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Christian Bryant,
User Rank: Ninja
6/11/2014 | 2:54:00 PM
Tough Material
@Corey Nachreiner

First, kudos on a thorough article.  It's a fine collection of tips.  I'd like to add a few notes of my own.  I've been in IT, specifically build/release management, for 15+ years, and security has always been the secret passion.  Because of that, it is always part of my auditing documentation.  Also, I write howtos and other documentation for staff, so I have a special interest in training, but also methods for ensuring retention of information. 

Argument No. 1:  One or more bad eggs can and do cause significant damage.  This is why a two-pronged approach to security is needed:  1)  Build the technical infrastructure needed to prevent internal and external security risk, accompanied by the right organizational processes (checks and balances), and 2) train users thoroughly both in terms of "best practices", common mistakes, and so forth, but ALSO remind them the seriousness of aiding in security abuse, knowingly or otherwise.  I think that right there is one major shortcoming in user training:  Put the fear of legal response and termination into everyone; sounds harsh but you know that Snowden's example has set in motion process and technology audits like nothing seen in that department in years.  This is serious stuff.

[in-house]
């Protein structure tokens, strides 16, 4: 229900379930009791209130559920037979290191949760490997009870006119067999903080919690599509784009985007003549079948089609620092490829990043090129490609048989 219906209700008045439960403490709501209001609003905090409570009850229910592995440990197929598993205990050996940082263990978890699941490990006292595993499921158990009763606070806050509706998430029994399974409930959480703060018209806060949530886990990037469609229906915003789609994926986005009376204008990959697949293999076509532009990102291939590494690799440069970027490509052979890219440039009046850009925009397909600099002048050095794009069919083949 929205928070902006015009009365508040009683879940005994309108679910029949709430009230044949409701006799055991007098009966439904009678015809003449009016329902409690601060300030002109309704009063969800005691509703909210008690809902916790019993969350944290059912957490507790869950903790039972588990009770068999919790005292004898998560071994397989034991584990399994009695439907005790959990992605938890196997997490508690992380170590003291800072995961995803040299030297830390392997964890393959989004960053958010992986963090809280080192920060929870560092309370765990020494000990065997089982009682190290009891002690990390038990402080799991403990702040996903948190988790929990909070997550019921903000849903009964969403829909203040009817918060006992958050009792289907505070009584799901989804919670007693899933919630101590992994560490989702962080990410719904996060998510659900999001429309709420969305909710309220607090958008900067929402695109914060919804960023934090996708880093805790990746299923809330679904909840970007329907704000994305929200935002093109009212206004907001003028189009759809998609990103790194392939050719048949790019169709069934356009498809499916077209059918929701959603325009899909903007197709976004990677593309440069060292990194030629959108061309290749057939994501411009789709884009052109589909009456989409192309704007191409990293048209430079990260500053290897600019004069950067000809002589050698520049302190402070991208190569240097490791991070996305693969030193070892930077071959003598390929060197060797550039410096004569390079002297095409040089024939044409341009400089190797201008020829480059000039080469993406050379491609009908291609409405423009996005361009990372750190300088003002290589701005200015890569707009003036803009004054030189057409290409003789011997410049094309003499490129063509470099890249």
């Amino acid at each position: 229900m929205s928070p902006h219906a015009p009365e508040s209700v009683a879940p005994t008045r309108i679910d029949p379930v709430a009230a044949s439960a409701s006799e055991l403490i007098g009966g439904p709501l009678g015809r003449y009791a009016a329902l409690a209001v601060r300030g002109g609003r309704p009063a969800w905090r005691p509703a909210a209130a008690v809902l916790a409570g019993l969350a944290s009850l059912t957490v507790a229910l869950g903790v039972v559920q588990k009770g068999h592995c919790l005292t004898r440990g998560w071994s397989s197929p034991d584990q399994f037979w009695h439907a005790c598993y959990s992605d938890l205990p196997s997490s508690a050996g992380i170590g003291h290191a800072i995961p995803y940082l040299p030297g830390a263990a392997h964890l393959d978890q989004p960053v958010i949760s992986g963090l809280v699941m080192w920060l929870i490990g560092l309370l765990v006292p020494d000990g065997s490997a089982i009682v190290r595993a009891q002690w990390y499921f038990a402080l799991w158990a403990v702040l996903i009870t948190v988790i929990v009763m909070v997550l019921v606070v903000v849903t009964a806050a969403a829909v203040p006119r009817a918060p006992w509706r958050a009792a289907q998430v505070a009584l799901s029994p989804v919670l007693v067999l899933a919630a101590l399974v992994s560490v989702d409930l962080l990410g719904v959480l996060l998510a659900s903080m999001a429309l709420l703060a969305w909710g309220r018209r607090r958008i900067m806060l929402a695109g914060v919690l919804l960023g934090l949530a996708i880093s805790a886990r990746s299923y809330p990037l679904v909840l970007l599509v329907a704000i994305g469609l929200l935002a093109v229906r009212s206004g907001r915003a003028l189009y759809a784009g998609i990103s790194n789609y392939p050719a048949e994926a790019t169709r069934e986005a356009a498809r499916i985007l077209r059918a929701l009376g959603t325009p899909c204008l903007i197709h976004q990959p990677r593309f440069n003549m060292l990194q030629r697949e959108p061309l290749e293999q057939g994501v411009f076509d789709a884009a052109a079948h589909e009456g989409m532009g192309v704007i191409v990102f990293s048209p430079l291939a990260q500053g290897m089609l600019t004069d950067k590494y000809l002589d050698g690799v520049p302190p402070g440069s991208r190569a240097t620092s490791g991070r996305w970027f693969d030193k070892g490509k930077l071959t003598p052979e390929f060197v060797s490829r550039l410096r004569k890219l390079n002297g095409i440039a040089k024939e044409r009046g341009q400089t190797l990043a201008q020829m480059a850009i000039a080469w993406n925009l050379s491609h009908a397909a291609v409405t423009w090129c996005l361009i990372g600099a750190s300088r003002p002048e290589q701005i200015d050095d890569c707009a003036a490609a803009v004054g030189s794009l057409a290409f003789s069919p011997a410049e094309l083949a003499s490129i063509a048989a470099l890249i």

Argument No. 2:  To my notes above, the average person WILL care about security once they realize they can be held accountable, and that abuse of security protocols is punishable in no small way. 

Argument No. 3:  Surprise!  Those archaic references are now becoming obsolete with more average users becoming tech savvy, partly because the population of users is younger and tech has been at their fingertips since childhood.  My daughter isn't interested in tech as a profession, but at 7 years-old she has her own Debian GNU/Linux computer, uses LibreOffice regularly and pointed out technical work-arounds in TuxPaint I hadn't thought of.  Any IT staff that are dumbing down or not trying to educate based upon assumptions on the end user are going to have a very unsuccessful career ahead of them.